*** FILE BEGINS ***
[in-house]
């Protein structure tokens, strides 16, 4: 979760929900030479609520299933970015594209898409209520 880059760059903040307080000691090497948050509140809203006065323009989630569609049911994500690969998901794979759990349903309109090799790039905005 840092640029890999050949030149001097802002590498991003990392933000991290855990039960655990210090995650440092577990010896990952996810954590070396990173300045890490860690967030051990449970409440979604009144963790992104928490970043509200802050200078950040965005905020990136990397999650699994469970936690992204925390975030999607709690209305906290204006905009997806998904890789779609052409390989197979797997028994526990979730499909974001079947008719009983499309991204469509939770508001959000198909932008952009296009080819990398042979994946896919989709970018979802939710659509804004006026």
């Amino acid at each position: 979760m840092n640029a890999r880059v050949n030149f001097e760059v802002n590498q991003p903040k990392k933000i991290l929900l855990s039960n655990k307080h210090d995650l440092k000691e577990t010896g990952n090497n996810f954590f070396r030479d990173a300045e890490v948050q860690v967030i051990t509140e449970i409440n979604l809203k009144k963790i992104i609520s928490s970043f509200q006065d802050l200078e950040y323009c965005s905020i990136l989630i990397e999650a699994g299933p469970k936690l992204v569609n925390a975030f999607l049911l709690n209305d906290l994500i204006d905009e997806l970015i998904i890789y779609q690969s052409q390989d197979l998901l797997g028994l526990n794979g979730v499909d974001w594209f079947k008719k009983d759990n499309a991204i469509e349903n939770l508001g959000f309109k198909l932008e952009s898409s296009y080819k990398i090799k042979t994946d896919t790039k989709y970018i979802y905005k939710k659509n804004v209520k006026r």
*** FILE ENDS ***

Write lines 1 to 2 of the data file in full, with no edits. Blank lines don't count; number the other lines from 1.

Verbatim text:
[in-house]
């Protein structure tokens, strides 16, 4: 979760929900030479609520299933970015594209898409209520 880059760059903040307080000691090497948050509140809203006065323009989630569609049911994500690969998901794979759990349903309109090799790039905005 840092640029890999050949030149001097802002590498991003990392933000991290855990039960655990210090995650440092577990010896990952996810954590070396990173300045890490860690967030051990449970409440979604009144963790992104928490970043509200802050200078950040965005905020990136990397999650699994469970936690992204925390975030999607709690209305906290204006905009997806998904890789779609052409390989197979797997028994526990979730499909974001079947008719009983499309991204469509939770508001959000198909932008952009296009080819990398042979994946896919989709970018979802939710659509804004006026």